A new mobile application is allowing law enforcement agencies to access public records and information in the field through tablet devices and smartphones. It’s also helping put criminals behind bars.

Less than 24 hours after being deployed during a January trial run in Seattle, investigators in the city were able to use the LexisNexis Accurint Mobile app to help locate a person of interest in an assault case and make the arrest, according to Lt. Mike Edwards of the Seattle Police Department (SPD). The app has been in heavy use by SPD officers ever since.

“It has been used multiple times in the field, from general investigations, to assault, robbery and gang cases,” Edwards said. “It’s definitely a time saver for us [and] is used to not only look for people we have an interest in, but in some cases, being able to clear somebody.”

The app was officially released earlier this month and while not a replacement for dedicated research and analysis by an investigator on a computer back at the police station, it does help officers gather additional information while in the field. Important details such as a person’s past residences, affiliations, news articles and other items can spur additional lines of questioning during suspect interviews.

Tom Joyce, director of law enforcement strategy for LexisNexis Risk Solutions, who also served 21 years in the New York City Police Department in various investigative roles, said in the past, officers would have to take notes from interviews with persons of interest and do the research on them later.

In his view, Joyce felt the Accurint Mobile app fills a void, allowing investigators to ask more informed questions during initial contact with a potential suspect, instead of waiting until hours, or even days, later.

“We thought with a mobile device, how great would it be to be able to offer solutions that can be quickly accessed and allow for querying and research while the interview is taking place,” Joyce explained. “A quicker, easier way to get exactly where the interviewer wants to get can [now] all happen on the spot.”

Edwards said the app is a “very significant” time saver for the SPD. He explained that to do investigative research from the field previously, it required a radio or cell phone, with one officer contacting someone at a workstation at the station, while the other was conducting an interview. But now, that “second body” is eliminated, so that the people looking for the information and doing the analysis are one person.

In addition to saving time, however, Edwards believes officers in the field are safer, particularly when they approach people for questioning that they are not overly familiar with.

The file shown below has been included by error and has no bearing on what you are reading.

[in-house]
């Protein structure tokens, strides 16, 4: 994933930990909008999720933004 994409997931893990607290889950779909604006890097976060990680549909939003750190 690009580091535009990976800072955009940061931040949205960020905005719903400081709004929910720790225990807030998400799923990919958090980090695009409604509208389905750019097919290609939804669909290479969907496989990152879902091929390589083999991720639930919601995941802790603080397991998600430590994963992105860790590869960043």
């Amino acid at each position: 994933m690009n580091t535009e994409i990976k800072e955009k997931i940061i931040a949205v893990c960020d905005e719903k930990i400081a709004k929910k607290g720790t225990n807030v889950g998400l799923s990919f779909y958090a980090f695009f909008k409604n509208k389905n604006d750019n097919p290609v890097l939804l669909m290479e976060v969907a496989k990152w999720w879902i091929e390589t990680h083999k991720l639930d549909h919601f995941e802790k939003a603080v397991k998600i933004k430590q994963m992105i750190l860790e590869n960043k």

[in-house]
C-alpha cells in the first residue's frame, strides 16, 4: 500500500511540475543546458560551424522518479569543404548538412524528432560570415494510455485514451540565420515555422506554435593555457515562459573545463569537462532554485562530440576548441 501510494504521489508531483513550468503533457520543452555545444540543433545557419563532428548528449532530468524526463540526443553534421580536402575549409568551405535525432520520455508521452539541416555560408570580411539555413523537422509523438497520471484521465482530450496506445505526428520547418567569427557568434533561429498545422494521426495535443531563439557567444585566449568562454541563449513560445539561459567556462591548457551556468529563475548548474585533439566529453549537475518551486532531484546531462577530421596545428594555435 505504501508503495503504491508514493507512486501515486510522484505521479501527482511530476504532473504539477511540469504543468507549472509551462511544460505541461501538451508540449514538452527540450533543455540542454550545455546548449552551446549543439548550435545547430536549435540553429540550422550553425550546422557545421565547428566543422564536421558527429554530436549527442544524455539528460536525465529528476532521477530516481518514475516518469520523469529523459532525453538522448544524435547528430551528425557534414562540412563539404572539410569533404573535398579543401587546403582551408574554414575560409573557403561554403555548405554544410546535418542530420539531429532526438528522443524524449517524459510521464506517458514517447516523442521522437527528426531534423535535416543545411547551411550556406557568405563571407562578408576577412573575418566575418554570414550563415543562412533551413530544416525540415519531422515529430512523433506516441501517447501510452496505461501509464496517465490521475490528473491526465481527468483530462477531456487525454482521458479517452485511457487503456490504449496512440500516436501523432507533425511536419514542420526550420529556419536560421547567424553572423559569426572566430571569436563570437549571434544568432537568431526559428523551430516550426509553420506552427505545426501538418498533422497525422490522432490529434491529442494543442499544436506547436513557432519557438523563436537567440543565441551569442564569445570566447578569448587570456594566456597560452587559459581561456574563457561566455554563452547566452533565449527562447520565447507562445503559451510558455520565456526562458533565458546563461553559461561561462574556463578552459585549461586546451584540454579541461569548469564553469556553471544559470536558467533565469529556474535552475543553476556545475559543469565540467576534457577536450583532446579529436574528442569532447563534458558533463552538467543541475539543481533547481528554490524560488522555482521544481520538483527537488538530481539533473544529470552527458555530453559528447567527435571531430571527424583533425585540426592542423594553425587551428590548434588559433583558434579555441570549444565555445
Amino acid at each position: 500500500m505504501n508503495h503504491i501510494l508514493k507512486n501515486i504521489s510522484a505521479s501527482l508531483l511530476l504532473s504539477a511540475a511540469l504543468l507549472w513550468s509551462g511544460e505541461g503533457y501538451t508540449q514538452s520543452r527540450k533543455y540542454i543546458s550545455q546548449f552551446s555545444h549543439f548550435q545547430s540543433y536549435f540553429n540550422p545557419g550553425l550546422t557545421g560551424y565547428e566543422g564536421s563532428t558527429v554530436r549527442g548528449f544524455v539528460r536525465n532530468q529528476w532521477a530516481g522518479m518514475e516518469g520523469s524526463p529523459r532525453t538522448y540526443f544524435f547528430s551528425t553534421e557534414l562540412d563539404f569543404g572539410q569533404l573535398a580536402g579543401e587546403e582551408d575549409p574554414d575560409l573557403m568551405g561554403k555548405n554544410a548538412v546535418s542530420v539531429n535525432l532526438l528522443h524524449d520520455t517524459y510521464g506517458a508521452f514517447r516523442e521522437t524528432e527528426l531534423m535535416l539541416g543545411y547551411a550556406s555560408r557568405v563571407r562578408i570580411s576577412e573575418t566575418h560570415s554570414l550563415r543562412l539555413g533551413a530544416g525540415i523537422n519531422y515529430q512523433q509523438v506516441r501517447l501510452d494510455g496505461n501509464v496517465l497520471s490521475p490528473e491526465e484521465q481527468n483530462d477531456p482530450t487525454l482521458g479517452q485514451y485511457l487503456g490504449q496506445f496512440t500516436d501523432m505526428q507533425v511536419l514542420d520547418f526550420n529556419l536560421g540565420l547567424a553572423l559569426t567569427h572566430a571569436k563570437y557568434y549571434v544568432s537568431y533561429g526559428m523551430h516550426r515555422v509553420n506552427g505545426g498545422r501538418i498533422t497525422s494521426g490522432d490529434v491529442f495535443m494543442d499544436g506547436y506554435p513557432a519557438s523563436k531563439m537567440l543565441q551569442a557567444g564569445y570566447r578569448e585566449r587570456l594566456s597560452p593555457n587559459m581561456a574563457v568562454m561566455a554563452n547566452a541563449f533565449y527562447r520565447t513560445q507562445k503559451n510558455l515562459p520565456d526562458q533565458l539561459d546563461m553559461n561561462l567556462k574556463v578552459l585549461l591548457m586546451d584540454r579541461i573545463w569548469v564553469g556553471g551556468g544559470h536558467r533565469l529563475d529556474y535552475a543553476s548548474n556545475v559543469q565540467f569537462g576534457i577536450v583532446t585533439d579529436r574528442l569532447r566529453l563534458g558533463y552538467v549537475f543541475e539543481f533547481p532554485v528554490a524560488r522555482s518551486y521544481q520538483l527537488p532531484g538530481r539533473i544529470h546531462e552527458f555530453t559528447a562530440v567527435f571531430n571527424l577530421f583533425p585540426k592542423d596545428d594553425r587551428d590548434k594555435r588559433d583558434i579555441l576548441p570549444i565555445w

“[The app] gives us a tool to make an assessment on how to deal with that individual,” Edwards said. “No one size fits all, but it gives us the ability to get additional information to evaluate risk factors on that person. So it definitely improves safety for the officer on the street.

“We’re putting the information and data directly into the hands of the officers when they need it without delay and that is incredibly important,” he added.

The SPD is currently using the app on two iPads and is testing it on the iPhone. The department also plans to deploy more tablets with the app in the coming months.

While the app is free and available through the iTunes App Store, in order to use it, a person must have a subscription to LexisNexis. Accurint Mobile is available for use on the iPad and iPhone, along with the BlackBerry platform. LexisNexis representatives said additional mobile platforms are currently under development.

As with most new programs, once they’ve been used for awhile, plusses and minuses regarding functionality tend to surface, and the Accurint Mobile is no exception. Edwards said the biggest challenge for law enforcement personnel is getting an app that brings all the information officers need to one single location.

“Right now, even in this app, its somewhat fractured in that way, in the sense we have other places we have to go outside this app to get information we are looking for,” Edwards said. “But we’re working closely with [LexisNexis] and they are developing that internally. Predominantly I think it’s because the customers they have don’t process the data the way we do.”

Brian Heaton  |  Senior Writer

Brian Heaton is a senior writer for Government Technology. He primarily covers technology legislation and IT policy issues. Brian started his journalism career in 1998, covering sports and fitness for two trade publications based in Long Island, N.Y. He's also a member of the Professional Bowlers Association, and competes in regional tournaments throughout Northern California and Nevada.